Adacel Adverse Reactions


sanofi pasteur


Zuellig Pharma
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Full Prescribing Info
Adverse Reactions
Clinical Trial Adverse Reactions: Because clinical trials are conducted under widely varying conditions, adverse reaction rates observed in the clinical trials of a vaccine cannot be directly compared to rates in the clinical trials of another vaccine and may not reflect the rates observed in practice. The adverse reaction information from clinical trials does, however, provide a basis for identifying the adverse events that appear to be related to vaccine use and for approximating rates of those events.
The safety of ADACEL was evaluated in a total of 5,818 participants who received a single dose of ADACEL in 6 clinical trials (298 children ≥4 years of age, 1,508 adolescents, 2,842 adults <65 years of age and 1,170 adults ≥65 years of age).
Pain at the injection site was the most common solicited injection site reaction. Most injection site reactions occurred within 3 days following vaccination and their mean duration was less than 3 days. The most frequent systemic reaction was tiredness in children and headache in adolescents and adults (18-64 years). Myalgia was the most frequently reported systemic reaction among older adults ≥ 65 years of age. Fever was reported in less than 10% of vaccinees. These reactions were usually transient and of mild to moderate intensity. In addition, in adolescents and adults the incidence of injection site and systemic reactions following ADACEL was comparable to those observed with a Td vaccine booster. In children the observed frequencies of injection site and fever following ADACEL were significantly lower than those observed with QUADRACEL (DTaP-IPV) when administered as a booster at 4 to 6 years of age. Except for fever, the observed rates for the systemic reactions were comparable between the two vaccines. The frequency of the solicited injection site and systemic reactions reported in two clinical trials are shown in Table 3.
Two serious adverse events were reported during Study Td506 which were considered related to the vaccination: a case of severe migraine with unilateral facial paralysis, and a diagnosis of nerve compression in the neck and left arm. Both of these conditions resolved spontaneously or with treatment. (See Tables 3 and 4.)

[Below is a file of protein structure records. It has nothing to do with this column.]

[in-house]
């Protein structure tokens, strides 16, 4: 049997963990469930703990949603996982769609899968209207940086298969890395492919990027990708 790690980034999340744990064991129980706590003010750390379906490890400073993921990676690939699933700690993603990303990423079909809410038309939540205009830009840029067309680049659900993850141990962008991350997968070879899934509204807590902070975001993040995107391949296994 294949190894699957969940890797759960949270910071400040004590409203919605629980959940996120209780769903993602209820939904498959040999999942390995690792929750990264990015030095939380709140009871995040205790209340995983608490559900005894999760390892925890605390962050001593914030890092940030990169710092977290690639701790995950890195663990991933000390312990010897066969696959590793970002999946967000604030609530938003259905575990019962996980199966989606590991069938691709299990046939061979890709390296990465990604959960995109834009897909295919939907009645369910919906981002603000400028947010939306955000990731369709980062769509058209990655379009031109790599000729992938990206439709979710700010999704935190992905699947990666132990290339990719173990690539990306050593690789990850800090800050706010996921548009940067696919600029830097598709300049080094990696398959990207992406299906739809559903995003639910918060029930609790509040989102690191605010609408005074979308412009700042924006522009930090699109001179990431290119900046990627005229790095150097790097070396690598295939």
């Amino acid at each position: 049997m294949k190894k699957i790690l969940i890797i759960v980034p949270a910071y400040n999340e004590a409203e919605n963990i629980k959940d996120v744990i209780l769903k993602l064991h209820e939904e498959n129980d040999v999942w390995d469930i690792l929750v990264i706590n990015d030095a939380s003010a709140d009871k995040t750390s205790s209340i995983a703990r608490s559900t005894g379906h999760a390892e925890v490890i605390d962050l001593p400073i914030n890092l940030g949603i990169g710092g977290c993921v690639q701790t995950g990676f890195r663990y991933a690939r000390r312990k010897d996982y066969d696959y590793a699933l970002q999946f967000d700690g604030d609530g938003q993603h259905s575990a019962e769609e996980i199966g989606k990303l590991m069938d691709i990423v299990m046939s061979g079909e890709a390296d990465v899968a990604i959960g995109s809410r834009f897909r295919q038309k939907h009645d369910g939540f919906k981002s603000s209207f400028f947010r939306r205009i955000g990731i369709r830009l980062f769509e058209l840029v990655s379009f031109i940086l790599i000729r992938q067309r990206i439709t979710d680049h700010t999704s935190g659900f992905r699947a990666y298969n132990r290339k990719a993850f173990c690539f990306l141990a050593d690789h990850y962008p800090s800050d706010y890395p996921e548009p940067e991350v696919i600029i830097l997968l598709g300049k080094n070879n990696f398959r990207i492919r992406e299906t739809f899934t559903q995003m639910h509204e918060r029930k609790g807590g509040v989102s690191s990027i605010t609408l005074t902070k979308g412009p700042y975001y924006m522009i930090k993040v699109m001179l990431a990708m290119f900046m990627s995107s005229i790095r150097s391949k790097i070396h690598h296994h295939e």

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Data from Post-marketing Experience: The following additional adverse events have been spontaneously reported during the post-marketing use of ADACEL. Because these events are reported voluntarily from a population of uncertain size, it is not always possible to reliably estimate their frequency or establish a causal relationship to vaccine exposure. Decisions to include these events in labelling were based on one or more of the following factors: 1) severity of the event, 2) frequency of reporting, or 3) strength of causal connection to ADACEL.
Immune System Disorders: Hypersensitivity (anaphylactic) reaction (angioedema, edema, rash, hypotension).
Nervous System Disorders: Paraesthesia, hypoesthesia, Guillain-Barré syndrome, brachial neuritis, facial palsy, convulsion, syncope, myelitis.
Cardiac Disorders: Myocarditis.
Skin and Subcutaneous Tissue Disorders: Pruritus, urticaria.
Musculoskeletal and Connective Tissue Disorders: Myositis, muscle spasm.
General Disorders and Administration Site Conditions: Large injection site reactions (>50 mm) and extensive limb swelling from the injection site beyond one or both joints have been reported after administration of ADACEL in adolescents and adults. These reactions usually start within 24 - 72 hours after vaccination, may be associated with erythema, warmth, tenderness or pain at the injection site and resolve spontaneously within 3 - 5 days. The risk appears to be dependent on the number of prior doses of acellular pertussis containing vaccine.
Injection site bruising, sterile abscess.
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